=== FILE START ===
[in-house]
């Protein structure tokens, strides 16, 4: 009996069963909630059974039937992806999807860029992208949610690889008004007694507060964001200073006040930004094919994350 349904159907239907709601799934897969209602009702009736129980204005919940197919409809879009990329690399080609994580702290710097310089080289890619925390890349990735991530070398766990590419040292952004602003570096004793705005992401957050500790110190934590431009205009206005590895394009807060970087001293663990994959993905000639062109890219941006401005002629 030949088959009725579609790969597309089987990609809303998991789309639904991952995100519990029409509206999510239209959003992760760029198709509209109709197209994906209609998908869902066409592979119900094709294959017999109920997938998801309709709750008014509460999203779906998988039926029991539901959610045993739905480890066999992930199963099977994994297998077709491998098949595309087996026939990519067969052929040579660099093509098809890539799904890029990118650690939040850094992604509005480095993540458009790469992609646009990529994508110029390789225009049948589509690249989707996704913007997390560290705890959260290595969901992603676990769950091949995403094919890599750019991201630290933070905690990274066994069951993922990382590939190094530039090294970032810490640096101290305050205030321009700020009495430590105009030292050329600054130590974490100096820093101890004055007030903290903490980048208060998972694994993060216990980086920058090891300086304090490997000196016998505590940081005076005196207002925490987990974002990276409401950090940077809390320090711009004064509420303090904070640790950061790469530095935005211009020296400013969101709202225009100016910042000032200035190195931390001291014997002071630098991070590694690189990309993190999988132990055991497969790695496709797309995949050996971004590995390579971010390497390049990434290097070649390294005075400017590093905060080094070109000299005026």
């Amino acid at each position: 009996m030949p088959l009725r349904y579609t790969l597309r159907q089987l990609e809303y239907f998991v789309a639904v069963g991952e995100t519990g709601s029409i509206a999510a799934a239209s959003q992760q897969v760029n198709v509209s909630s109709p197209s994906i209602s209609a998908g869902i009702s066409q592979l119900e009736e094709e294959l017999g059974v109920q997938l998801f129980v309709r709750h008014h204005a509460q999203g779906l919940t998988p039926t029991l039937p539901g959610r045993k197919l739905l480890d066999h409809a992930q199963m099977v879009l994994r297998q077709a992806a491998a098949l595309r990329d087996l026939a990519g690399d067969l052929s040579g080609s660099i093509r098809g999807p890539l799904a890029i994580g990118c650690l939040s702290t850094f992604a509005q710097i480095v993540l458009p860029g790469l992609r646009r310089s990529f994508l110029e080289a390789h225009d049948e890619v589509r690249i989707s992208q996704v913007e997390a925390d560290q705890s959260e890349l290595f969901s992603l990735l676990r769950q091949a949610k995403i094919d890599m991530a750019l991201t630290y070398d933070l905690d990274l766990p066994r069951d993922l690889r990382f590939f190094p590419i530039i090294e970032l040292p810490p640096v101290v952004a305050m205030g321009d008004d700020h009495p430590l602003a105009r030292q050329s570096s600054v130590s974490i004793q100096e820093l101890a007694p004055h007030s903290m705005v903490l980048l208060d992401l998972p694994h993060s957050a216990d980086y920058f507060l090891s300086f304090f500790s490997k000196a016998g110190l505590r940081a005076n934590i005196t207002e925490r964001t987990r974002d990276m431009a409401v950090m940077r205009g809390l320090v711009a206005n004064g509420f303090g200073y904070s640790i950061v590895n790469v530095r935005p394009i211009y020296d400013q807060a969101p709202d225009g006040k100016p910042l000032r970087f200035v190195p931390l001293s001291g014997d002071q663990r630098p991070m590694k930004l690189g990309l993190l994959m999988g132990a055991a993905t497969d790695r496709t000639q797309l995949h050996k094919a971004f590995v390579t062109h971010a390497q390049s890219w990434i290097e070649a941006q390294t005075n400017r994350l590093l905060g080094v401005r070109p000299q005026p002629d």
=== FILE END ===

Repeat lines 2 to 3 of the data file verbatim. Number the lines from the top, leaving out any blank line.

């Protein structure tokens, strides 16, 4: 009996069963909630059974039937992806999807860029992208949610690889008004007694507060964001200073006040930004094919994350 349904159907239907709601799934897969209602009702009736129980204005919940197919409809879009990329690399080609994580702290710097310089080289890619925390890349990735991530070398766990590419040292952004602003570096004793705005992401957050500790110190934590431009205009206005590895394009807060970087001293663990994959993905000639062109890219941006401005002629 030949088959009725579609790969597309089987990609809303998991789309639904991952995100519990029409509206999510239209959003992760760029198709509209109709197209994906209609998908869902066409592979119900094709294959017999109920997938998801309709709750008014509460999203779906998988039926029991539901959610045993739905480890066999992930199963099977994994297998077709491998098949595309087996026939990519067969052929040579660099093509098809890539799904890029990118650690939040850094992604509005480095993540458009790469992609646009990529994508110029390789225009049948589509690249989707996704913007997390560290705890959260290595969901992603676990769950091949995403094919890599750019991201630290933070905690990274066994069951993922990382590939190094530039090294970032810490640096101290305050205030321009700020009495430590105009030292050329600054130590974490100096820093101890004055007030903290903490980048208060998972694994993060216990980086920058090891300086304090490997000196016998505590940081005076005196207002925490987990974002990276409401950090940077809390320090711009004064509420303090904070640790950061790469530095935005211009020296400013969101709202225009100016910042000032200035190195931390001291014997002071630098991070590694690189990309993190999988132990055991497969790695496709797309995949050996971004590995390579971010390497390049990434290097070649390294005075400017590093905060080094070109000299005026």
């Amino acid at each position: 009996m030949p088959l009725r349904y579609t790969l597309r159907q089987l990609e809303y239907f998991v789309a639904v069963g991952e995100t519990g709601s029409i509206a999510a799934a239209s959003q992760q897969v760029n198709v509209s909630s109709p197209s994906i209602s209609a998908g869902i009702s066409q592979l119900e009736e094709e294959l017999g059974v109920q997938l998801f129980v309709r709750h008014h204005a509460q999203g779906l919940t998988p039926t029991l039937p539901g959610r045993k197919l739905l480890d066999h409809a992930q199963m099977v879009l994994r297998q077709a992806a491998a098949l595309r990329d087996l026939a990519g690399d067969l052929s040579g080609s660099i093509r098809g999807p890539l799904a890029i994580g990118c650690l939040s702290t850094f992604a509005q710097i480095v993540l458009p860029g790469l992609r646009r310089s990529f994508l110029e080289a390789h225009d049948e890619v589509r690249i989707s992208q996704v913007e997390a925390d560290q705890s959260e890349l290595f969901s992603l990735l676990r769950q091949a949610k995403i094919d890599m991530a750019l991201t630290y070398d933070l905690d990274l766990p066994r069951d993922l690889r990382f590939f190094p590419i530039i090294e970032l040292p810490p640096v101290v952004a305050m205030g321009d008004d700020h009495p430590l602003a105009r030292q050329s570096s600054v130590s974490i004793q100096e820093l101890a007694p004055h007030s903290m705005v903490l980048l208060d992401l998972p694994h993060s957050a216990d980086y920058f507060l090891s300086f304090f500790s490997k000196a016998g110190l505590r940081a005076n934590i005196t207002e925490r964001t987990r974002d990276m431009a409401v950090m940077r205009g809390l320090v711009a206005n004064g509420f303090g200073y904070s640790i950061v590895n790469v530095r935005p394009i211009y020296d400013q807060a969101p709202d225009g006040k100016p910042l000032r970087f200035v190195p931390l001293s001291g014997d002071q663990r630098p991070m590694k930004l690189g990309l993190l994959m999988g132990a055991a993905t497969d790695r496709t000639q797309l995949h050996k094919a971004f590995v390579t062109h971010a390497q390049s890219w990434i290097e070649a941006q390294t005075n400017r994350l590093l905060g080094v401005r070109p000299q005026p002629d």